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Why is it that people who consider voting in an election an inconvenience would go to see a movie to show support for its message? Don’t get me wrong — I think this is the case. People will go to see your movie as much to be entertained and informed as they will to express their malice and discontent towards not only the present regime in America, but also the corrupt, empty, shallow pantomime which cast them into power.

In reality, today the voting that takes place via the act of consumption far outweighs the impact caused by people going to a booth and dimpling the appropriate chad, or some other such convoluted act of free democratic expression.

Why? Because in America, they believe in dollars. Dollars don’t lie. In practise, they are the last frontier of truth in America, universally accepted as expressions of fear, desire, passion, and need. Compared to the swing of the almighty buck, and Jeb Bush knows this, a hanging chad has only the nethermost meaning.

Given that fact, I modestly propose an entirely new, though wholly logical, extension to the current democratic system in place in America:

I propose we augment, and effectively replace, the electoral system with a political stock market. We should accept that Politicians are entrepreneurs just like any other businessperson in America, and embrace this fact in building an economic system which truly reflects their intent. A politician should issue a constant number of shares dependent upon his tenure in government. Those shares should be traded on an open exchange, say the G.R.E.E.D. (short, of course, for the “Global Realists’ Electoral Exchange — Democratic”). Politicians we believe in will see their stocks rise higher as faith in their ability to maintain office grows. As the truth about their embezzling campaign funds for weekend trips to Maui with their interns is revealed, of course, their fortunes will fall.

This represents an opportunity for the market forces — those same forces which you intend to harness to express your own personal protest — to voice their opinion on the quality of America’s governance during the intervening four years between elections. Elections themselves will in effect become meaningless, as they are now, since their outcome will be influenced by the stock price of each and every congressman, senator, and presidential candidate.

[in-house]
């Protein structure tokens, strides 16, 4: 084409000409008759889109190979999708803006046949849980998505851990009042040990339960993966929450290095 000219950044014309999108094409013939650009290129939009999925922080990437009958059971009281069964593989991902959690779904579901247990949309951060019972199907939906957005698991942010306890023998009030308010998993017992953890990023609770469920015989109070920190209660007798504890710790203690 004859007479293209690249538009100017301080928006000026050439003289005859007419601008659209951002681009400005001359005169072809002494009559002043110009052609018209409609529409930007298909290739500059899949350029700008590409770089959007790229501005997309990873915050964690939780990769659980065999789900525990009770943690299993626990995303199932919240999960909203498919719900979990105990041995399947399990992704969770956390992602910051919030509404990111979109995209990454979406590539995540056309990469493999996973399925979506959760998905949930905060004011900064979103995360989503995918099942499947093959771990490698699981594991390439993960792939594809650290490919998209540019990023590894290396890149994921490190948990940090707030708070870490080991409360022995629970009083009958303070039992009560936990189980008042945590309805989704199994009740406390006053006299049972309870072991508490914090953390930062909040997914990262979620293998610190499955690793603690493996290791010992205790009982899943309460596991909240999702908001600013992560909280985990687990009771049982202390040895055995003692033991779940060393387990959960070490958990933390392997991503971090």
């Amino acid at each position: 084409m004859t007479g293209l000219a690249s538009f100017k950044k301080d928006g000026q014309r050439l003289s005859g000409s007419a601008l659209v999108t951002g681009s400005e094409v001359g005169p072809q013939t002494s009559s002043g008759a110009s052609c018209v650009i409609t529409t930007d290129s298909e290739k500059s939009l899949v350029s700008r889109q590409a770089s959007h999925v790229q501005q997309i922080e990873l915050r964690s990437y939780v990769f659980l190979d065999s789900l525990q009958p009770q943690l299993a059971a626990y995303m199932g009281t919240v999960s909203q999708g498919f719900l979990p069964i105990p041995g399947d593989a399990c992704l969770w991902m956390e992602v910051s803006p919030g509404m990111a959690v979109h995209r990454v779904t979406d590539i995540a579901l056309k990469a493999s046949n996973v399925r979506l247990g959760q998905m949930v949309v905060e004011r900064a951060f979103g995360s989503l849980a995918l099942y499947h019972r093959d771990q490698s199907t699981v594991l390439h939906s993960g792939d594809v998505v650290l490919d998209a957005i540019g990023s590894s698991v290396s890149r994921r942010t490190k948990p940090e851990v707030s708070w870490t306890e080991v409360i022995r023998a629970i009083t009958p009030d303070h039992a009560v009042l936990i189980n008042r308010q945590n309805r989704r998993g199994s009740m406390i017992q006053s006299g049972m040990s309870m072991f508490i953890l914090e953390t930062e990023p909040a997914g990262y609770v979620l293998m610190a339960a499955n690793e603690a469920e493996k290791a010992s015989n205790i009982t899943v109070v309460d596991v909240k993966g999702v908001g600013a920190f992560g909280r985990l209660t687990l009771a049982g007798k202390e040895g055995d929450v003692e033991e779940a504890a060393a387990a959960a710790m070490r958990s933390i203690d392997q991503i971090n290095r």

Just think of the coverage that could be given on MSNBC! “Strom Thurman (STROM: news – quotes) was down 15% today on fears that his latest heart operation will render him unable to attend Senate Armed Services committee meetings until November..” This would provide rejuvenating content to the econo-political news sector, which has found post-economic-bubble coverage to be both tiresome and deoressing. The establishment of this new stock exchange would of course create jobs for newly unemployed (and governmentally retrained) IT systems engineers who could, after passing the electoral securities exam, become floor traders.

This would also allow for a convenient and very public method by which candidates could raise capital in the public markets to support their multi-billion-dollar campaigns. The requirement for the support of legions of spin doctors, permanent campaign managers, and investor relations personnel would also create jobs — perhaps even a new practice for Ernst & Young, Arthur Anderson, et al. Insider trading scandals and misleading revenue declarations would of course catch Martha Stewart as an unwitting beneficiary, thus spreading her influence to politics.

Dividends, if there are any on record, at the close of a politician’s career could be paid to current shareholders based on the holdings. Pensions funds could provide the institutional investment support necessary to underpin even the biggest dogs among the Beltway set. Union funds, brokerages, and even pump-and-dump houses could benefit from meteoric rises in conservative candidates running in the Southeast, and the Bush Governmet would be allowed to place Social Security bets where they really mattered. investors who lose their retirement, life savings, and support could rest assured that they were indeed robbed by crooks rather than poor investors.

Although there’s no way to protect any of these for Worldcom-like crashes, ambitious, inspired, District Attorneys could file criminal suits against Candidates and Campaign Managers who underperform expectations, thus assuring investors that their logic was not faulty — instead, they were merely defrauded by crooks and thieves.

On the whole, I believe the system could work. I could certainly work as well as our beloved securities trading industry and, given the American electoral system’s success at effectively expressing the will of the people, it certainly couldn’t do any worse…

In the meantime, Mike, I think I’ll go see your movie and try to depose the President.


On Wednesday, October 9, 2002, at 03:53 PM, Michael Moore’s Mailing List wrote:

> October 9, 2002
> My Film, “Bowling for Columbine,” Opens This Friday
> Dear friends, fans, and fellow evildoers:
> I am very happy and excited to tell you that this Friday, October 11,
> my
> new
> film, “Bowling for Columbine,” will open in New York and Los Angeles.
> It is, I promise, the last thing the Bushies want projected on the
> movie
> screens across America this week. The film is, first and foremost, a
> devastating indictment of the violence that is done in our name for
> profit
> and power — and no one, in all the advance screenings I have
> attended, has
> left the theatre with anything short of rage. I truly believe this
> film has
> the potential to rock the nation and get people energized to do
> something.
> This is not good news for Junior and Company. Not when they are trying
> to
> drag us into another war. Not when a crazed sniper is exercising his
> constitutional right to own a high-powered rifle. Not when John
> Ashcroft is